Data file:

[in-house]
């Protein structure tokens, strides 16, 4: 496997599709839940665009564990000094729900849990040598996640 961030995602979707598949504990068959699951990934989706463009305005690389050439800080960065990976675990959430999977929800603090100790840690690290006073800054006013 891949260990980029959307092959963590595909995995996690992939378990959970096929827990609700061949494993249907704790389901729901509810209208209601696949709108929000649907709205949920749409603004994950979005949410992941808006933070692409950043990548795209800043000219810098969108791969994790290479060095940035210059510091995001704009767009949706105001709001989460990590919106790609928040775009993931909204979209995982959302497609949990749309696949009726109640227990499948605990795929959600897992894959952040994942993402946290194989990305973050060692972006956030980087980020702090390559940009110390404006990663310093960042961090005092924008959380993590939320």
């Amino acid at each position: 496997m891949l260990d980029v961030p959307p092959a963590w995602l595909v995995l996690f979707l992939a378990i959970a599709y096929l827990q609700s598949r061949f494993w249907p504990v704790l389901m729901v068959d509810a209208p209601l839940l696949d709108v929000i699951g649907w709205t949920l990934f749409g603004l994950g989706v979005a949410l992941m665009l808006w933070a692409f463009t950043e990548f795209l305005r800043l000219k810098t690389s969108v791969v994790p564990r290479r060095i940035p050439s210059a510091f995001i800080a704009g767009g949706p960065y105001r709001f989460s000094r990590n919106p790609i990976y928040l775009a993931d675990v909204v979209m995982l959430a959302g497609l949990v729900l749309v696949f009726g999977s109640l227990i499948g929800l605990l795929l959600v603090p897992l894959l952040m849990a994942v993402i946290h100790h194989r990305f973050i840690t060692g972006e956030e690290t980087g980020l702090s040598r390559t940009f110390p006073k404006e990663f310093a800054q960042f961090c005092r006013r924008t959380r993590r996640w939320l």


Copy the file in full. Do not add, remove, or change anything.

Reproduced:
[in-house]
């Protein structure tokens, strides 16, 4: 496997599709839940665009564990000094729900849990040598996640 961030995602979707598949504990068959699951990934989706463009305005690389050439800080960065990976675990959430999977929800603090100790840690690290006073800054006013 891949260990980029959307092959963590595909995995996690992939378990959970096929827990609700061949494993249907704790389901729901509810209208209601696949709108929000649907709205949920749409603004994950979005949410992941808006933070692409950043990548795209800043000219810098969108791969994790290479060095940035210059510091995001704009767009949706105001709001989460990590919106790609928040775009993931909204979209995982959302497609949990749309696949009726109640227990499948605990795929959600897992894959952040994942993402946290194989990305973050060692972006956030980087980020702090390559940009110390404006990663310093960042961090005092924008959380993590939320």
């Amino acid at each position: 496997m891949l260990d980029v961030p959307p092959a963590w995602l595909v995995l996690f979707l992939a378990i959970a599709y096929l827990q609700s598949r061949f494993w249907p504990v704790l389901m729901v068959d509810a209208p209601l839940l696949d709108v929000i699951g649907w709205t949920l990934f749409g603004l994950g989706v979005a949410l992941m665009l808006w933070a692409f463009t950043e990548f795209l305005r800043l000219k810098t690389s969108v791969v994790p564990r290479r060095i940035p050439s210059a510091f995001i800080a704009g767009g949706p960065y105001r709001f989460s000094r990590n919106p790609i990976y928040l775009a993931d675990v909204v979209m995982l959430a959302g497609l949990v729900l749309v696949f009726g999977s109640l227990i499948g929800l605990l795929l959600v603090p897992l894959l952040m849990a994942v993402i946290h100790h194989r990305f973050i840690t060692g972006e956030e690290t980087g980020l702090s040598r390559t940009f110390p006073k404006e990663f310093a800054q960042f961090c005092r006013r924008t959380r993590r996640w939320l």